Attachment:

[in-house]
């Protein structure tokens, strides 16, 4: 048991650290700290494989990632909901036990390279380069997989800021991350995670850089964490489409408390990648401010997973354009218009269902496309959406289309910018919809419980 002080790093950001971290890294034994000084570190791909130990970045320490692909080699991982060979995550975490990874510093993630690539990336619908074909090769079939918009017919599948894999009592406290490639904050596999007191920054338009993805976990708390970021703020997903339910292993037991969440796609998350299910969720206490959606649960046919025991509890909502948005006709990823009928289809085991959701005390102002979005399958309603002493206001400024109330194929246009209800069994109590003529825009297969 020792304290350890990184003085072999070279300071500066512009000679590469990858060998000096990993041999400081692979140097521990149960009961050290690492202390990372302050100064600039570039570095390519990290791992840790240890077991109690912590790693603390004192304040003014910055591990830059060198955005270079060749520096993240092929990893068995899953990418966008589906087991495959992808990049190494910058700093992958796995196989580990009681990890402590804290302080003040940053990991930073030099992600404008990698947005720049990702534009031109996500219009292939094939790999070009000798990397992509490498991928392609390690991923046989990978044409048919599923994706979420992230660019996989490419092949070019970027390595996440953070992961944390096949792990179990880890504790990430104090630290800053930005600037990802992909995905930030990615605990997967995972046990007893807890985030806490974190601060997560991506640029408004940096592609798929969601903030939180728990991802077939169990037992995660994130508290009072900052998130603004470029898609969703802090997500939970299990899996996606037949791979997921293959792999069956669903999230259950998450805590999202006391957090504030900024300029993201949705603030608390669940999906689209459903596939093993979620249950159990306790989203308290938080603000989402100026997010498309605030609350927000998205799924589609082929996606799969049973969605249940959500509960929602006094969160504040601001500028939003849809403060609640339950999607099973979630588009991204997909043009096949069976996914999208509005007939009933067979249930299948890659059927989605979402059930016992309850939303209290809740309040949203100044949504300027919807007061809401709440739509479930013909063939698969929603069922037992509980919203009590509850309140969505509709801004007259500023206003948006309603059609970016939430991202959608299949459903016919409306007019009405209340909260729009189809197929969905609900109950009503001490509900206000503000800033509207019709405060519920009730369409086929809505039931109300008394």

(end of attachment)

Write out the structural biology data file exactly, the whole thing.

[in-house]
């Protein structure tokens, strides 16, 4: 048991650290700290494989990632909901036990390279380069997989800021991350995670850089964490489409408390990648401010997973354009218009269902496309959406289309910018919809419980 002080790093950001971290890294034994000084570190791909130990970045320490692909080699991982060979995550975490990874510093993630690539990336619908074909090769079939918009017919599948894999009592406290490639904050596999007191920054338009993805976990708390970021703020997903339910292993037991969440796609998350299910969720206490959606649960046919025991509890909502948005006709990823009928289809085991959701005390102002979005399958309603002493206001400024109330194929246009209800069994109590003529825009297969 020792304290350890990184003085072999070279300071500066512009000679590469990858060998000096990993041999400081692979140097521990149960009961050290690492202390990372302050100064600039570039570095390519990290791992840790240890077991109690912590790693603390004192304040003014910055591990830059060198955005270079060749520096993240092929990893068995899953990418966008589906087991495959992808990049190494910058700093992958796995196989580990009681990890402590804290302080003040940053990991930073030099992600404008990698947005720049990702534009031109996500219009292939094939790999070009000798990397992509490498991928392609390690991923046989990978044409048919599923994706979420992230660019996989490419092949070019970027390595996440953070992961944390096949792990179990880890504790990430104090630290800053930005600037990802992909995905930030990615605990997967995972046990007893807890985030806490974190601060997560991506640029408004940096592609798929969601903030939180728990991802077939169990037992995660994130508290009072900052998130603004470029898609969703802090997500939970299990899996996606037949791979997921293959792999069956669903999230259950998450805590999202006391957090504030900024300029993201949705603030608390669940999906689209459903596939093993979620249950159990306790989203308290938080603000989402100026997010498309605030609350927000998205799924589609082929996606799969049973969605249940959500509960929602006094969160504040601001500028939003849809403060609640339950999607099973979630588009991204997909043009096949069976996914999208509005007939009933067979249930299948890659059927989605979402059930016992309850939303209290809740309040949203100044949504300027919807007061809401709440739509479930013909063939698969929603069922037992509980919203009590509850309140969505509709801004007259500023206003948006309603059609970016939430991202959608299949459903016919409306007019009405209340909260729009189809197929969905609900109950009503001490509900206000503000800033509207019709405060519920009730369409086929809505039931109300008394």